The power of a shock-factor

This week has been my first week back since the fellows had classes on campus last week. The way this program is set up has us in rotating between being in our student teaching placement and being in classes, preparing for teaching and digesting what we experience in the schools.

Monday and Tuesday we pretty general days. Monday, my CF and I discussed what I’ve been assigned to do this semester and planned for Wednesday (today) and Friday because he would be absent. Tuesday we set up a volume lab to help the students learn and apply their knowledge of volume and practice their measurement skills. It was fun but it definitely had to be adjusted for each new group of students. We work with so many different learning levels. I am still shocked by the spectrum we have. It is not a simple task (trying to help each of the students learn) but I think this lab has been great.

Since we did that lab and the fellows talked about potential demos and labs the week prior, I decided to try to come up with a lesson plan for explaining density. I wanted to make sure I grabbed their attention and helped them to remember what density is for their exam. I filled out my template provided by the program and gave it a shot. Today, I started out the class with an “organism” to share with the class — sewer lice! It was really Mountain Dew and raisins, but they completely fell for it. I told them that these creatures filtered water, making it safe to drink. Of course they didn’t believe me and dared me to drink it! Obviously, I was more than happy to oblige. Their reactions were priceless as all of them squealed and cringed in their seats! They were shocked as was I! So much so, in fact, that I actually almost lost the Mountain Dew out of my nose in laughter! After the realization set in that it must be a trick, I explained what I had done and why.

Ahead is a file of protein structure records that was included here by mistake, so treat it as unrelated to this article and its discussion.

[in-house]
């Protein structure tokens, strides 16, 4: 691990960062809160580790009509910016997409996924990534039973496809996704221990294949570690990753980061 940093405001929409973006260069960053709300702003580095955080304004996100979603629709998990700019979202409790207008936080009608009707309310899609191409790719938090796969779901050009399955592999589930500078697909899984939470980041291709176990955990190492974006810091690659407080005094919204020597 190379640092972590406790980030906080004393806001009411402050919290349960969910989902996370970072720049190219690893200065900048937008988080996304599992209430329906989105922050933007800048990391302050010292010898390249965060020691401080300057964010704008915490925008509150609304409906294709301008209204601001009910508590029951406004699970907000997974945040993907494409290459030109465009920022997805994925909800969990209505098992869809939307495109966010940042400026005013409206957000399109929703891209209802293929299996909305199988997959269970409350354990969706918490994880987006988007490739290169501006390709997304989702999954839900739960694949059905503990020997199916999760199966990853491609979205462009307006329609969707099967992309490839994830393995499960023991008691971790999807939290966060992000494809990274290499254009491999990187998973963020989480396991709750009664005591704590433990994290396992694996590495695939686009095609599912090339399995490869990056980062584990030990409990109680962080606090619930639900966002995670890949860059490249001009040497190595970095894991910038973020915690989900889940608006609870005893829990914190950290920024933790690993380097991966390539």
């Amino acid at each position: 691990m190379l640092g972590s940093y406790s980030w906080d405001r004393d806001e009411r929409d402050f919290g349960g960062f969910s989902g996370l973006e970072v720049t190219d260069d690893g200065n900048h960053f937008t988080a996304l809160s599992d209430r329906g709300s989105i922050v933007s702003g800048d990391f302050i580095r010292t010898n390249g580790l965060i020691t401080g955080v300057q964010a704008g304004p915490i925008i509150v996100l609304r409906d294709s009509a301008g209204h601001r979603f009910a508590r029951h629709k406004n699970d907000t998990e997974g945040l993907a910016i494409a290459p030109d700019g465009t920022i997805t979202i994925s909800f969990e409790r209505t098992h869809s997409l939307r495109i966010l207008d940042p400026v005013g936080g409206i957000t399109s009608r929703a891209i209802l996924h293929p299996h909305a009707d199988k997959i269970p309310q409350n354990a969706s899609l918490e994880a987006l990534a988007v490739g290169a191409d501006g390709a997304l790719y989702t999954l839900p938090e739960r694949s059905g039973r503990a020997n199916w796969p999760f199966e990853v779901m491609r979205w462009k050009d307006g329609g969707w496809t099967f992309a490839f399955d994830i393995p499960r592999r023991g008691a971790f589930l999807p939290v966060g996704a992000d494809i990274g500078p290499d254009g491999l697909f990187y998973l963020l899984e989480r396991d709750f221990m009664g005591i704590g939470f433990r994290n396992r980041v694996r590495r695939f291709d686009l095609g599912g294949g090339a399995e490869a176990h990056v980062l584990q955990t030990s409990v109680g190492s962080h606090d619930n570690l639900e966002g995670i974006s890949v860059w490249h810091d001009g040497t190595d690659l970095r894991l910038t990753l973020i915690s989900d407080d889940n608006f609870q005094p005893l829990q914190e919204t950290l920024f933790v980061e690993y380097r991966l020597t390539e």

I used this shock-factor to begin talking about density because the raisins were more dense than the liquid so they fell to the bottom of the bottle. I also showed them my density bottle with the measurements of density for different liquids so they could see the numbers and the layers and how the numbers increased as you went down the bottle.

It is my hope that this demo helped some of them to make sense of density. In the next week, we will have a test to see if it really did help. I certainly know that it was entertaining and fun. That is what I want science to be for my students.


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